Ladda ner fulltext (pdf)
    fulltext
  • 5. Kopatz, A
    et al.
    Kleven, O
    Kojola, I
    Aspi, J
    Norman, A J
    Spong, G
    Gyllenstrand, N
    Naturhistoriska riksmuseet, Enheten för miljöforskning och övervakning.
    Dalen, L
    Naturhistoriska riksmuseet, Enheten för bioinformatik och genetik.
    Floystad, I
    Hagen, S B
    Kindberg, J
    Flagstad, O
    Restoration of transborder connectivity for Fennoscandian brown bears (Ursus arctos)2021Ingår i: Biological Conservation, ISSN 0006-3207, E-ISSN 1873-2917, Vol. 253Artikel i tidskrift (Refereegranskat)
  • 6.
    Räikkönen, Jannikke
    et al.
    Naturhistoriska riksmuseet, Enheten för miljöforskning och övervakning. Swedish Museum of Natural History, Department of Contaminant Research, Stockholm, Sweden.
    Vucetich, John A.
    School of Forest Resources and Environmental Science, Michigan Technological University, Houghton, Michigan, USA.
    Peterson, Rolf O.
    School of Forest Resources and Environmental Science, Michigan Technological University, Houghton, Michigan, USA.
    Nelson, Michael P.
    Department of Forest Ecosystems and Society, Oregon State University, Corvallis, Oregon, USA.
    Congenital bone deformities and the inbred wolves (Canis lupus) of Isle Royale2009Ingår i: Biological Conservation, ISSN 0006-3207, E-ISSN 1873-2917, Vol. 142, nr 5, s. 1027-1033Artikel i tidskrift (Refereegranskat)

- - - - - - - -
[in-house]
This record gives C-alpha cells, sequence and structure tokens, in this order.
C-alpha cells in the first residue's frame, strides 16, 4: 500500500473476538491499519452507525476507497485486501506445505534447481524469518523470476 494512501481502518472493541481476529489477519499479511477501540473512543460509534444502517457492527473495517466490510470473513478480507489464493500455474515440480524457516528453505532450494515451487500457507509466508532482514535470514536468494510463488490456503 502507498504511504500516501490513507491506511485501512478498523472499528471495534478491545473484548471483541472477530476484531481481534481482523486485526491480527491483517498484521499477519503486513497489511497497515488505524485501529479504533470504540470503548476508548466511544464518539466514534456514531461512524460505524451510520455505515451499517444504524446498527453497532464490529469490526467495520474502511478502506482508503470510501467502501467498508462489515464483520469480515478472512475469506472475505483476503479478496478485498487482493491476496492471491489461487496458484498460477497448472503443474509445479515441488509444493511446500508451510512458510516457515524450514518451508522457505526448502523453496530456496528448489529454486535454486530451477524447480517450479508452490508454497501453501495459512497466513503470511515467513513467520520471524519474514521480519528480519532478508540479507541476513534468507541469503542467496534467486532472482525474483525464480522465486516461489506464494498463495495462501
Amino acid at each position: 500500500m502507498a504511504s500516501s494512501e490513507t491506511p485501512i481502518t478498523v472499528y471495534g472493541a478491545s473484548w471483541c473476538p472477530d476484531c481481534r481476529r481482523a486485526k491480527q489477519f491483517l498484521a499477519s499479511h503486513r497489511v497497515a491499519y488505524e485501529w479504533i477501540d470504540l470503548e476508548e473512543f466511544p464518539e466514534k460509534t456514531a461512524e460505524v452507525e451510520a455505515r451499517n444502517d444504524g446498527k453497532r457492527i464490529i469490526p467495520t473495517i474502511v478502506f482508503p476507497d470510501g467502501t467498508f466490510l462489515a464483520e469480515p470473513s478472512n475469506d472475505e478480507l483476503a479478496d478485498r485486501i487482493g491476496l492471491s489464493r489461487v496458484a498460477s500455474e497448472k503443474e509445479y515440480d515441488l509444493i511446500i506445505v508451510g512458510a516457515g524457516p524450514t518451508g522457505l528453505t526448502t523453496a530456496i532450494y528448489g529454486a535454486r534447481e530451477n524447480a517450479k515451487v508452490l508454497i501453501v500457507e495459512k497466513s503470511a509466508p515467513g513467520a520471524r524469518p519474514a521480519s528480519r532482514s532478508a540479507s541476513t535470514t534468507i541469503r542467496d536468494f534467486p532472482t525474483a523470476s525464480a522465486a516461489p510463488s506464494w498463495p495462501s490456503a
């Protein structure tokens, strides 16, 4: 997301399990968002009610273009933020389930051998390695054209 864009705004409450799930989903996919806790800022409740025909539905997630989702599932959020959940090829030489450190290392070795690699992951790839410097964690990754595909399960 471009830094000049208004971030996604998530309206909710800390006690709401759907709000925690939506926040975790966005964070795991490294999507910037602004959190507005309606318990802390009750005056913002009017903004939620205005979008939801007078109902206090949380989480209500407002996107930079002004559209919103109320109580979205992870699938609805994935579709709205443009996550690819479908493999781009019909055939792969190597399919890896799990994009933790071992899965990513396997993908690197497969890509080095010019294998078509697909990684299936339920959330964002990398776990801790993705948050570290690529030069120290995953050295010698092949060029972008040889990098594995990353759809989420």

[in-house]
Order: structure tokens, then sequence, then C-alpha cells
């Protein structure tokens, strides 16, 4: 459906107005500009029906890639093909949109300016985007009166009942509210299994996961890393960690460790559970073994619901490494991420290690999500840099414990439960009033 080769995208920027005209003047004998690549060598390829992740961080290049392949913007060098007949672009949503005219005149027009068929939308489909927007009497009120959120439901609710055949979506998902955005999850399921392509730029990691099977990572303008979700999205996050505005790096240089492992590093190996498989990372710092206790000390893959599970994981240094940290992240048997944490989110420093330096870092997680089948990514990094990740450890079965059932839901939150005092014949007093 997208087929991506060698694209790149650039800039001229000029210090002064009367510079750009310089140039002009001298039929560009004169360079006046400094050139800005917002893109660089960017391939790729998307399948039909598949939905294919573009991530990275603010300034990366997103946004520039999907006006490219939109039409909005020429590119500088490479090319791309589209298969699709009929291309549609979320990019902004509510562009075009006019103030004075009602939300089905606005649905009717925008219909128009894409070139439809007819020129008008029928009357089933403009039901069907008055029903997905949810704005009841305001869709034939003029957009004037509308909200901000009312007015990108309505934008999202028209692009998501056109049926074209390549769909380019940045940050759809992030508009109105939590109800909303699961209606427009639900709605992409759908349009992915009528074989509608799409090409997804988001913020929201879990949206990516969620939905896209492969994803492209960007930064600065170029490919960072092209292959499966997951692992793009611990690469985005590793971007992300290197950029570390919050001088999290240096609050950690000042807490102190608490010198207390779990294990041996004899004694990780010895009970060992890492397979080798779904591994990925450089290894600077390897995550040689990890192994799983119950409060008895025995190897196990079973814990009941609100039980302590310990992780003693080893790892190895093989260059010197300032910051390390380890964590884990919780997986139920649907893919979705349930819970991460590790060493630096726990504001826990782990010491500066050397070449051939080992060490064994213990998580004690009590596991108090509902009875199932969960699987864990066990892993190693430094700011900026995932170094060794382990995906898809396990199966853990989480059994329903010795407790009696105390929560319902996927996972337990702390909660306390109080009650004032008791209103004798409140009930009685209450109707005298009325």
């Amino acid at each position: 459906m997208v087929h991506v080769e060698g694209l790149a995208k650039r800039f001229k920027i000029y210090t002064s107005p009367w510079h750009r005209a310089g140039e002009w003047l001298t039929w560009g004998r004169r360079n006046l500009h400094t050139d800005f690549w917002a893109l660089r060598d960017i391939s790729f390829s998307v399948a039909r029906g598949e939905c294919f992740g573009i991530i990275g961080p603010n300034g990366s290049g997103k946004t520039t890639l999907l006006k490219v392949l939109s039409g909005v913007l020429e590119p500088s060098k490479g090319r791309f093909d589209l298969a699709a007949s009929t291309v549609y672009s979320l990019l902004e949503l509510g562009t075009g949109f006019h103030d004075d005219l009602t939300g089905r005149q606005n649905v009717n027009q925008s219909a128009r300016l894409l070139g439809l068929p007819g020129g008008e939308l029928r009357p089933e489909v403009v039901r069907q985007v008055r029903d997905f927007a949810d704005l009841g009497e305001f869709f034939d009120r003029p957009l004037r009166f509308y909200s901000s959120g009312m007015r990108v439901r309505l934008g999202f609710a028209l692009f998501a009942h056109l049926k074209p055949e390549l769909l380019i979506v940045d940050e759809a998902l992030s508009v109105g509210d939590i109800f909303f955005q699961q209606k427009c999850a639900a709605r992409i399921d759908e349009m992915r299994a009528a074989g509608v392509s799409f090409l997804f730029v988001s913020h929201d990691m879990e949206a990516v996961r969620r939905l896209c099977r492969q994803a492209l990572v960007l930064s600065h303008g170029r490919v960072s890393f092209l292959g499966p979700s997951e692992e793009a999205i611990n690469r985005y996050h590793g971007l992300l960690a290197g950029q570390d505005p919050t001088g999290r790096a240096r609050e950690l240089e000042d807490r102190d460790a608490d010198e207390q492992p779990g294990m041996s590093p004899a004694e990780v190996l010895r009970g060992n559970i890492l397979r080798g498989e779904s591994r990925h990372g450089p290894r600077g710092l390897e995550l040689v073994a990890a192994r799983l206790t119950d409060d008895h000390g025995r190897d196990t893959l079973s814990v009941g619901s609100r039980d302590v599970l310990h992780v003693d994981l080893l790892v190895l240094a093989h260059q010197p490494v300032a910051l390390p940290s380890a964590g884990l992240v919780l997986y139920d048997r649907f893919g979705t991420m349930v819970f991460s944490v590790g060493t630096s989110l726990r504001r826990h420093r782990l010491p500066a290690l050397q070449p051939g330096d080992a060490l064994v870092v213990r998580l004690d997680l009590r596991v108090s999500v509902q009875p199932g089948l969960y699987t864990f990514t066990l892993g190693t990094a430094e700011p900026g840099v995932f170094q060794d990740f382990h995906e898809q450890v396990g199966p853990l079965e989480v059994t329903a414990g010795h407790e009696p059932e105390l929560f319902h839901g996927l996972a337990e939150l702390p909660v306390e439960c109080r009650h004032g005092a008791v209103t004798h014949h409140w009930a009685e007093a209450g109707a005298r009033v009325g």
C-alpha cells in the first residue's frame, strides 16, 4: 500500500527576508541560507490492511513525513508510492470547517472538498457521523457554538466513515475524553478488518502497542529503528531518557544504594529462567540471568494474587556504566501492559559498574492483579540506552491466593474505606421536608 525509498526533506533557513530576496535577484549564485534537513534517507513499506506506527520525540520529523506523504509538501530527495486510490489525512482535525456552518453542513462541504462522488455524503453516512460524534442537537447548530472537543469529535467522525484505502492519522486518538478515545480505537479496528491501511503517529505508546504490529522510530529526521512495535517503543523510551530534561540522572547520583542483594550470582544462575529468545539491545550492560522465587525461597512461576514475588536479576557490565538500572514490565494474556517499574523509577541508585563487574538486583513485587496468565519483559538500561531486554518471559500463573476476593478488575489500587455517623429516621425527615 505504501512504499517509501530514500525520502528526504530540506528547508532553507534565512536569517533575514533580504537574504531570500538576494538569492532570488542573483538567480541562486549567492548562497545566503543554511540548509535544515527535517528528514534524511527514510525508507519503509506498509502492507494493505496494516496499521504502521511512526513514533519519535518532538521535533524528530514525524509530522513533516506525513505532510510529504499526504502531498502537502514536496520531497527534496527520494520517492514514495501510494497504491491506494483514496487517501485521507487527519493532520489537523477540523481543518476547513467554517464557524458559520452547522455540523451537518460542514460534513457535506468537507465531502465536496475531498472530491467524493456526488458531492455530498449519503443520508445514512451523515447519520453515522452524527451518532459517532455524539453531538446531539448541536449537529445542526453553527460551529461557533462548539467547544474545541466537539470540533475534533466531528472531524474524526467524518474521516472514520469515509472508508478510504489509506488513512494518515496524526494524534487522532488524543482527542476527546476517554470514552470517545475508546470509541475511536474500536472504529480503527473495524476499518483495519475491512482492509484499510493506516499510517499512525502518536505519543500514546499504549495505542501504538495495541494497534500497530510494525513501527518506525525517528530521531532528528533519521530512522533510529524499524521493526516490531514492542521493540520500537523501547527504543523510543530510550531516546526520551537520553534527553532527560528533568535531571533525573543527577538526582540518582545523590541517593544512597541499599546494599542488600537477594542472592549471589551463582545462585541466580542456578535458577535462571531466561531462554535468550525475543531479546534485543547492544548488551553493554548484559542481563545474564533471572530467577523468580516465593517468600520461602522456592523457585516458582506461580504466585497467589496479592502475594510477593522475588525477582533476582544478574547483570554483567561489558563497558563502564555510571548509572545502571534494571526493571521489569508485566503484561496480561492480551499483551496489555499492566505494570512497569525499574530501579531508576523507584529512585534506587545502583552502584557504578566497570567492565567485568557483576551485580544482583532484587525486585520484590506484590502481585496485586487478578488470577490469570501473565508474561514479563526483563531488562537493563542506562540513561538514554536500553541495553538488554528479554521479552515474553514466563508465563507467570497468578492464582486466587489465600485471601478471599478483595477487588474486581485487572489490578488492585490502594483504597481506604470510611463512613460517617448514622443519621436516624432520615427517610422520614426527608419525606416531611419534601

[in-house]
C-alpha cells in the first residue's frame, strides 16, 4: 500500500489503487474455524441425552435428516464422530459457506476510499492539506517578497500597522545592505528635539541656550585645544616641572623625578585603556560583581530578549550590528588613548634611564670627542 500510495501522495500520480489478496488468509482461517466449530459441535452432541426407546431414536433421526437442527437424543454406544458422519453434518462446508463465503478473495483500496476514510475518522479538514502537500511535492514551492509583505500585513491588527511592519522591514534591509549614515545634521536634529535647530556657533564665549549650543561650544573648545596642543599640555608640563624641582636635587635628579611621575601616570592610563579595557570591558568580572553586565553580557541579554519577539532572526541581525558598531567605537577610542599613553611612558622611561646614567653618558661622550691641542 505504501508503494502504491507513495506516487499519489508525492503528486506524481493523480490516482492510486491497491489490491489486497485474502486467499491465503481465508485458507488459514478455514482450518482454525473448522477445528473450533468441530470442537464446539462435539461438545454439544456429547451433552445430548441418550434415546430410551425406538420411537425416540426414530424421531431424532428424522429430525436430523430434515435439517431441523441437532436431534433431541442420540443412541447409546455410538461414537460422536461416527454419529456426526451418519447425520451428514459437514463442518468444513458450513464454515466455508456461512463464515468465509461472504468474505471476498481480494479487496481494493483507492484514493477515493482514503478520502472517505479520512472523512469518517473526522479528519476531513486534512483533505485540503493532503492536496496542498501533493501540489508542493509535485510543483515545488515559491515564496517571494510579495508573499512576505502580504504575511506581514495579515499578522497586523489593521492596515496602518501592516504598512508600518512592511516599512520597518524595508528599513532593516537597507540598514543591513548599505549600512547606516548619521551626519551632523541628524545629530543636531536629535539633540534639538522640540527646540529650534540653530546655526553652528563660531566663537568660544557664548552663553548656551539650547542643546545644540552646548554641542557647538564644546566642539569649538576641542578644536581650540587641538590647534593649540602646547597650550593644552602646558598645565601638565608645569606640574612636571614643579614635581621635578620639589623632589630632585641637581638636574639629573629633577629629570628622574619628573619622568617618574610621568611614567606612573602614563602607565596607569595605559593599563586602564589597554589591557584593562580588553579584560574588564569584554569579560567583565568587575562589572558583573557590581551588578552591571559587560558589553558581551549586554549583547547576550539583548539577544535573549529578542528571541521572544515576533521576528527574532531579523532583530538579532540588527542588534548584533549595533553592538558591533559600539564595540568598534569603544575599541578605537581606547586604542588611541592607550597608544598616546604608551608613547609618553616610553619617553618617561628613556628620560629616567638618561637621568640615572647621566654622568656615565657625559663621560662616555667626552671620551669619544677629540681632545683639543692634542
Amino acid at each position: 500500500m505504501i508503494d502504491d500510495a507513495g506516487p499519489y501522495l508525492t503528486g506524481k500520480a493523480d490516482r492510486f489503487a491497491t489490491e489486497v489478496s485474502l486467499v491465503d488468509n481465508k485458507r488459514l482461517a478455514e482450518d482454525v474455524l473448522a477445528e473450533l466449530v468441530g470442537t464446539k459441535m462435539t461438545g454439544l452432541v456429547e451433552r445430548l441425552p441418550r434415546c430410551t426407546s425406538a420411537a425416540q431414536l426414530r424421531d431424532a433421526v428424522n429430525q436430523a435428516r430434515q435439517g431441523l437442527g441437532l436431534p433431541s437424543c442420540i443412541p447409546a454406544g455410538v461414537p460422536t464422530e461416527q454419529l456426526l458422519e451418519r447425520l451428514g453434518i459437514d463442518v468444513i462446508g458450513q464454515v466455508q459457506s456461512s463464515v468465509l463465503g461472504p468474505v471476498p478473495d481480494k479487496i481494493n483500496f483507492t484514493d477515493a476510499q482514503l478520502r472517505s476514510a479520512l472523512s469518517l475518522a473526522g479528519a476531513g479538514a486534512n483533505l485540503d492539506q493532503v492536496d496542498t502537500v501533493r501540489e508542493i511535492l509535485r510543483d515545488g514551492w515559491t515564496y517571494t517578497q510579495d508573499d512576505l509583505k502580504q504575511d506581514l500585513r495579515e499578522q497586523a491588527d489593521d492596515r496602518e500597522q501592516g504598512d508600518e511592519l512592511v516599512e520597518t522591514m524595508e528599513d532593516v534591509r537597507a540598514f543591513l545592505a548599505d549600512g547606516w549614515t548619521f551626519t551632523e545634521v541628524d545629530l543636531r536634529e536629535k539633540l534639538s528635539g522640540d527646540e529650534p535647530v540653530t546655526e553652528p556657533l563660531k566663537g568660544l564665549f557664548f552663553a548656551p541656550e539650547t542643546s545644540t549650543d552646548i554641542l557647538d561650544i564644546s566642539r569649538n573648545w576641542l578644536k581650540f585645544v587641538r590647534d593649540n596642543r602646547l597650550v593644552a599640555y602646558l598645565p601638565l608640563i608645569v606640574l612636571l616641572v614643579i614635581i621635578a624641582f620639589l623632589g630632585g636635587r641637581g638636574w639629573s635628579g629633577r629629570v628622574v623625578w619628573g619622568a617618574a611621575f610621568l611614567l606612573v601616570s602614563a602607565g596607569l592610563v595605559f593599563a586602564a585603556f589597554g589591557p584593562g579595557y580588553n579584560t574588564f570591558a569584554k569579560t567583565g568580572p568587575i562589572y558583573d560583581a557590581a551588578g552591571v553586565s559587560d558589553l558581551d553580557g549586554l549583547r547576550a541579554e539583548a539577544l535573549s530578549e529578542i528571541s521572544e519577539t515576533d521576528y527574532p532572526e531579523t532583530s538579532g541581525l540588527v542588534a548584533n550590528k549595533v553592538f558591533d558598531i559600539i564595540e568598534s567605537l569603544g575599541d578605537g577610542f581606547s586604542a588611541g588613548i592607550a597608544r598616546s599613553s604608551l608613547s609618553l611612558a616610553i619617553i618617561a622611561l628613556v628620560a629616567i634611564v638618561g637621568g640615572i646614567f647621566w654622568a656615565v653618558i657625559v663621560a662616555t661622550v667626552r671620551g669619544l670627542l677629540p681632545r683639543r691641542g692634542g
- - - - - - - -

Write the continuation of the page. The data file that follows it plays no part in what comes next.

• 7.
    Santos, Karin
    Naturhistoriska riksmuseet, Enheten för botanik.
    Santos, Flavio A. M. dos (Medarbetare/bidragsgivare)
    Universidade Estadual de Campinas - Unicamp.
    Tree species composition and similarity in semideciduous forest fragments of southeastern Brazil2007Ingår i: Biological Conservation, ISSN 0006-3207, E-ISSN 1873-2917, Vol. 135, nr 02, s. 268-277Artikel i tidskrift (Refereegranskat)
    Abstract [en]

    This study investigates the influence of fragment size on tree species composition, speciesrichness and on individual groups of species within 11 semideciduous forest fragments insoutheastern Brazil. We compared same-sized samples of 500 trees from 10 fragments<100 ha, allocated to three size categories, with three 500-tree samples collected in differentareas within a large forest, used as a reference forest. The variation in species richness,in the proportion of species/individuals in dispersal modes, and in the proportion of rarespecies was not related to fragment size. Nonetheless, comparisons between the mean valuesof these variables of each fragment size categories, using 95% confidence intervals,showed a wider range of variation within the category of small-sized fragments than inthe other size categories. NMS ordination plot also suggested the absence of a relationshipbetween fragment area and tree species composition. However, multiple regressions usingthe scores from the NMS ordination as response variables, and area and disturbance intensitiesas predictor variables, suggested that the interaction of area and disturbance mightbe a good predictor of species composition. Pre-existing environmental heterogeneityand geographical proximity also appeared to play a role in the variations of forest compositionamong the fragments studied. Our results demonstrated the high conservation value of small forest fragments.